University of Southern California

Phishing Attempts Targeting Direct Deposits

Posted on by mbordas

Various universities have reported an increase in the number of attempts to access employee account information by individuals masquerading, in an email or other communication, as representatives of the university’s human resources or employee benefits department. The attackers’ goal is to get recipients to visit a spoofed, or fake, website designed to collect their personal or financial information. The attackers then use the recipients’ information to change the direct deposit information of their victims, causing payroll funds to be directed to the attackers’ accounts.

These messages may be sophisticated, including official university logos and containing links that mimic the URLs of legitimate university portals. Cybercriminals commonly use links that contain minor misspellings of legitimate URLs. Other recent tactics used by attackers include:

  • Spoofed, or fake, messages from relevant university offices with Subject lines such as “salary increase” or “mailbox quota exceeded.”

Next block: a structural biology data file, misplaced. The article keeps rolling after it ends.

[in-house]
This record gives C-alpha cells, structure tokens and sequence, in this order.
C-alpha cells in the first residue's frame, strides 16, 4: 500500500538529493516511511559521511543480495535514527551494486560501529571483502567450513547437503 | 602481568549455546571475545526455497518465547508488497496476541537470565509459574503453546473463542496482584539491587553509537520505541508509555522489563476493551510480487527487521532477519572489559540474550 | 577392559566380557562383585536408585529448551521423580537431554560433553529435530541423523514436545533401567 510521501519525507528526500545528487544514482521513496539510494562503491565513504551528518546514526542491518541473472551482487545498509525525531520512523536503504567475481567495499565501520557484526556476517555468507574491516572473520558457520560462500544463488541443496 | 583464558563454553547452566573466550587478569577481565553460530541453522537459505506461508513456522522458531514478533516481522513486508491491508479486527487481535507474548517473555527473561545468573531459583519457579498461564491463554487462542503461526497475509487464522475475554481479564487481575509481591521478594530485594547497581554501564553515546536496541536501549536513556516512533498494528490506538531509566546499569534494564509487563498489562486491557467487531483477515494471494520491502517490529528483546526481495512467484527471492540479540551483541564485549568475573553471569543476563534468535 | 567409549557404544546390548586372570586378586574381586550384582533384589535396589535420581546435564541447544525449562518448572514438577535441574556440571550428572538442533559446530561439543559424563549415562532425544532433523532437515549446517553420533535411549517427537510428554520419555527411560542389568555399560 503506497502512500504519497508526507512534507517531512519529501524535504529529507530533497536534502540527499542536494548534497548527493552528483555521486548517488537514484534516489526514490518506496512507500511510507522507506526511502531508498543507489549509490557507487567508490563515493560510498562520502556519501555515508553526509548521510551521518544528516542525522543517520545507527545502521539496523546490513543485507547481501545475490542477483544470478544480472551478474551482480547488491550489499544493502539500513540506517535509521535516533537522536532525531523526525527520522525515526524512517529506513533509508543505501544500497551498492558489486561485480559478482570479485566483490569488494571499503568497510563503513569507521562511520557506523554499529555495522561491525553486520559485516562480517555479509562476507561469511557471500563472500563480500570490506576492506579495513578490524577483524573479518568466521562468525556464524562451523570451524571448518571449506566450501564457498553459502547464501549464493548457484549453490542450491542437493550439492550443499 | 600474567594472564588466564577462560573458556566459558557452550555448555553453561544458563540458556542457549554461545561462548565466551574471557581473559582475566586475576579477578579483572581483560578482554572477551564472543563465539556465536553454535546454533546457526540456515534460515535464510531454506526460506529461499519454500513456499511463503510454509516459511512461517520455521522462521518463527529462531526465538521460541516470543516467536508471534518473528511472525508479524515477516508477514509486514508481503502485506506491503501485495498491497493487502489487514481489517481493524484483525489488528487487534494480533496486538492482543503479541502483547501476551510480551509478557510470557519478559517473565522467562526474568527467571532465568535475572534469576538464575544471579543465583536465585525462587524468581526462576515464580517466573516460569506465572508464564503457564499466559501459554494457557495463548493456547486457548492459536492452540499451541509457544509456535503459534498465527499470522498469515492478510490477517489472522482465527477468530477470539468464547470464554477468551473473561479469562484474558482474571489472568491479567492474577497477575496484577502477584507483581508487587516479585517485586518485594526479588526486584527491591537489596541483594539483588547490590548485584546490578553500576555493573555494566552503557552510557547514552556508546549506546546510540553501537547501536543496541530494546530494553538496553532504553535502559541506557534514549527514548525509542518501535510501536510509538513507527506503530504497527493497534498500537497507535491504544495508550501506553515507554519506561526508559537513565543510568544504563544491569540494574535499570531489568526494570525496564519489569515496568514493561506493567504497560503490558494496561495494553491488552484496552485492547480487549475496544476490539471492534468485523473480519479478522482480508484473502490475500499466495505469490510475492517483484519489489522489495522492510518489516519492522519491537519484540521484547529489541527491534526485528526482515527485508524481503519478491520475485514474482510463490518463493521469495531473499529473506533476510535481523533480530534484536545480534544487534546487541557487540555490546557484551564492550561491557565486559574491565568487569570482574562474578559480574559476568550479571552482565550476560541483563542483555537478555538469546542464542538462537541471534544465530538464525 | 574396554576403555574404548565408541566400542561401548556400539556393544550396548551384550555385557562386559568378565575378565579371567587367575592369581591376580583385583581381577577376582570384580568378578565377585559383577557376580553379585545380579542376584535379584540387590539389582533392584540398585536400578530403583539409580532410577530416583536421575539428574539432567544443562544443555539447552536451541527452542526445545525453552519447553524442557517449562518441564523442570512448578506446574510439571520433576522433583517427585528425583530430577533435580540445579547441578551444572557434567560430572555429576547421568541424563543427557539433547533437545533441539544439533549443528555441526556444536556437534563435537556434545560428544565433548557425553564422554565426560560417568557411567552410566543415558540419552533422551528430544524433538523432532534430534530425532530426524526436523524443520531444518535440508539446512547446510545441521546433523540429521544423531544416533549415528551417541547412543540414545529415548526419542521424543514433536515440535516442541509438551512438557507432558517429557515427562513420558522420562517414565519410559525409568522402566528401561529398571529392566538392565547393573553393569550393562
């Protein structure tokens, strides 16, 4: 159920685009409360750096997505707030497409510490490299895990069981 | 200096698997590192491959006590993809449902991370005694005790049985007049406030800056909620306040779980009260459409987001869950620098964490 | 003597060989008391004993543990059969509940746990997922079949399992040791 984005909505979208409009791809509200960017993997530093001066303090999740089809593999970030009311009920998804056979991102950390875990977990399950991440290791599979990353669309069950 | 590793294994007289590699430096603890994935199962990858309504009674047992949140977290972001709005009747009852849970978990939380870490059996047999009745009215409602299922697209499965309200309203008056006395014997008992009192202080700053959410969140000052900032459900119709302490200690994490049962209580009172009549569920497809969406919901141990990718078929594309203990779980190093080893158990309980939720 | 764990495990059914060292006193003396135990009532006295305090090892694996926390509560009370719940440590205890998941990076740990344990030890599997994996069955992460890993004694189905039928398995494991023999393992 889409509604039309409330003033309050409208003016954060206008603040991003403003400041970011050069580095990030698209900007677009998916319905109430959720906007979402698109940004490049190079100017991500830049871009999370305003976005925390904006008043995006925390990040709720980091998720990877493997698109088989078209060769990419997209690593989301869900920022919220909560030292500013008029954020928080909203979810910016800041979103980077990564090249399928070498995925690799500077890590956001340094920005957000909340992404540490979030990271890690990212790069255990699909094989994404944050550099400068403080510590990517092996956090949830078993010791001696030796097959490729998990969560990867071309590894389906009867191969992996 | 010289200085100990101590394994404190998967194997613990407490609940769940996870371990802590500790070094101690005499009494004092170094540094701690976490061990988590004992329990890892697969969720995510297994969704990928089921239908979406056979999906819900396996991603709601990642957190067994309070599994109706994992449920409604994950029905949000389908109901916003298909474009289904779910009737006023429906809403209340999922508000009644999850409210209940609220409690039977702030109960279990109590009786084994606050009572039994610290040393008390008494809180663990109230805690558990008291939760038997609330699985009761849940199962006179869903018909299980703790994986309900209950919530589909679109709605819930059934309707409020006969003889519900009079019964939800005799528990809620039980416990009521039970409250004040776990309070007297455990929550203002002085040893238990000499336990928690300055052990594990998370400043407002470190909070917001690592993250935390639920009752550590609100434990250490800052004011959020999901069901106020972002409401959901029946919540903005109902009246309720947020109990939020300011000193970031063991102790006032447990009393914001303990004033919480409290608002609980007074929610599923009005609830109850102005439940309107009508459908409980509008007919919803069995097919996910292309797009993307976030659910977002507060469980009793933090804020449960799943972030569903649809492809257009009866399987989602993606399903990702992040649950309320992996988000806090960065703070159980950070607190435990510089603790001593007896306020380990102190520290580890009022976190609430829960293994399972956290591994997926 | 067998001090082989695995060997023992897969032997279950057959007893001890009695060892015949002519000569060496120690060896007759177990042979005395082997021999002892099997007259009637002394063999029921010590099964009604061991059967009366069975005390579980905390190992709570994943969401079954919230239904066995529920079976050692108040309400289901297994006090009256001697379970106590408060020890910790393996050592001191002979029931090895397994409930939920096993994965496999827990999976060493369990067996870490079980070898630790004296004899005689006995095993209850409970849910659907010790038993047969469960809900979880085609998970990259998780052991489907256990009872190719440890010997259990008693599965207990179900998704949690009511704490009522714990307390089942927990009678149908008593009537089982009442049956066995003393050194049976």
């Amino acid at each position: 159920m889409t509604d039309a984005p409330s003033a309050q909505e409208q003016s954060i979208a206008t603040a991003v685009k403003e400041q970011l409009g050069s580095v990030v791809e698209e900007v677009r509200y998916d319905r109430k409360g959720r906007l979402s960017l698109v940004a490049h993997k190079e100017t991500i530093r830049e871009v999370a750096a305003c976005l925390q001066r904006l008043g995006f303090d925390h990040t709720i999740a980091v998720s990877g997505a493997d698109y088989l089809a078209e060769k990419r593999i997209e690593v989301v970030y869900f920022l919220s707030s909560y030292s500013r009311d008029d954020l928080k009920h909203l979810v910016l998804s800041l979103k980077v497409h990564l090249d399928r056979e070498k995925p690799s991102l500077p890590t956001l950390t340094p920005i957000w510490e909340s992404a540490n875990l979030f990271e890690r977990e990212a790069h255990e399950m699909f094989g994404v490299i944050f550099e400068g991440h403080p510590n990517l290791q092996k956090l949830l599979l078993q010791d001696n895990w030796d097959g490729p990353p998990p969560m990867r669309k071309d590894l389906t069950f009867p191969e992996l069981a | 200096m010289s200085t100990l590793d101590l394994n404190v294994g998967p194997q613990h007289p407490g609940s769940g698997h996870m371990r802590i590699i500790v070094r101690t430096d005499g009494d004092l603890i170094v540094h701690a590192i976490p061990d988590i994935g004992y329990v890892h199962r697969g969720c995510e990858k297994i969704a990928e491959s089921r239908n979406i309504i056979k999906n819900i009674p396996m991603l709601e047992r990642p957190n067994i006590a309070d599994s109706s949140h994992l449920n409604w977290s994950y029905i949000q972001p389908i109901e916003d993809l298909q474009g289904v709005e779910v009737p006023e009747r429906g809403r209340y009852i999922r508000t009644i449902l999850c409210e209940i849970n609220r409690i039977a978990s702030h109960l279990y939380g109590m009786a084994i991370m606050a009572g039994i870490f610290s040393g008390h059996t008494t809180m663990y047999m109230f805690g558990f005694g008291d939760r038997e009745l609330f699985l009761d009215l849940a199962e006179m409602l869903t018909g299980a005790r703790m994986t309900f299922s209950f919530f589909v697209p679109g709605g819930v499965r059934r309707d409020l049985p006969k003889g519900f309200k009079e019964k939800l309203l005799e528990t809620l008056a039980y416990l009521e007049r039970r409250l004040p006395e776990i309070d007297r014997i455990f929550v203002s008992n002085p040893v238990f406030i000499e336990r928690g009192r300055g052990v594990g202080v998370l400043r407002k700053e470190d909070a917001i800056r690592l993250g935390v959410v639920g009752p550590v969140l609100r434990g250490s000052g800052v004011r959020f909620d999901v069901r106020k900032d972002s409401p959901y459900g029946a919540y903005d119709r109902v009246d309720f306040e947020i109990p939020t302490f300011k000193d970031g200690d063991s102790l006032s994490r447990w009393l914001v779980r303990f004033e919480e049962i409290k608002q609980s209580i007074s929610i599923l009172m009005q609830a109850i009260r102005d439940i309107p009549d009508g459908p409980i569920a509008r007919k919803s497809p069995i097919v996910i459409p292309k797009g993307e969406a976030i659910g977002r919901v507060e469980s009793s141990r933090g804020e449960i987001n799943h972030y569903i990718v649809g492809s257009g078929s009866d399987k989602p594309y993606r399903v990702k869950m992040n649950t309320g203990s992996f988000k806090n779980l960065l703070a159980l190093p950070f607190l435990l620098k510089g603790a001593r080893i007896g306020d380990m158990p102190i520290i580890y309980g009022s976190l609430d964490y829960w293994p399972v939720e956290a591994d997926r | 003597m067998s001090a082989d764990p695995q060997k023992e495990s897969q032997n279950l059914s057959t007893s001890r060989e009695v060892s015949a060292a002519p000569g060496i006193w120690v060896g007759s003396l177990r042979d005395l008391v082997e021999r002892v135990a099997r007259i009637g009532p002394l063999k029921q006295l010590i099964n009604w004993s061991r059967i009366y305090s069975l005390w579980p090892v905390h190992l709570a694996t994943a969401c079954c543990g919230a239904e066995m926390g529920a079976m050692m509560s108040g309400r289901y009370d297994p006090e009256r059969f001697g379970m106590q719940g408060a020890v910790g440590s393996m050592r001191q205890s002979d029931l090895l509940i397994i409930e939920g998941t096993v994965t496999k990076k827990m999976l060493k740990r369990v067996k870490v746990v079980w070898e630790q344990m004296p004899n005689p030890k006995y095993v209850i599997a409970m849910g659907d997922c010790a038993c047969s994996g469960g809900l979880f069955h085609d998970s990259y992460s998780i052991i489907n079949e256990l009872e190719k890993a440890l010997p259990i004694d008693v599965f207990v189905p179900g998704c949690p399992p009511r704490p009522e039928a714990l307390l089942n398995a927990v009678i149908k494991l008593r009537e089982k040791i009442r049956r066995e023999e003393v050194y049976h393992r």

• Links to spoofed login screens that are close replicas of legitimate login screens and that may contain unusual URL addresses.
  • Spoofed prompts for additional credential information (e.g., PINs or account numbers) for your bank or university account.

USC business and administrative units will never ask you to divulge personal or financial information via email. If you receive an email purporting to be from Human Resources, Benefits, or Information Technology Services that asks you to provide this type of information, call your local IT or HR representative to inquire about the email. You may also call the ITS Customer Service Center at (213) 740-5555 to report a suspected phishing email.

Never put your USC NetID and password into an email. Instead of clicking links in email, Facebook, or other sources, retype the URL in your web browser. For additional tips about protecting yourself from phishing attacks, visit the ITS Information Security section of the ITS website by typing in your web browser.

For more details, refer to the Research and Education Networking Information Sharing and Analysis Center (REN-ISAC) advisory at (also copied here).

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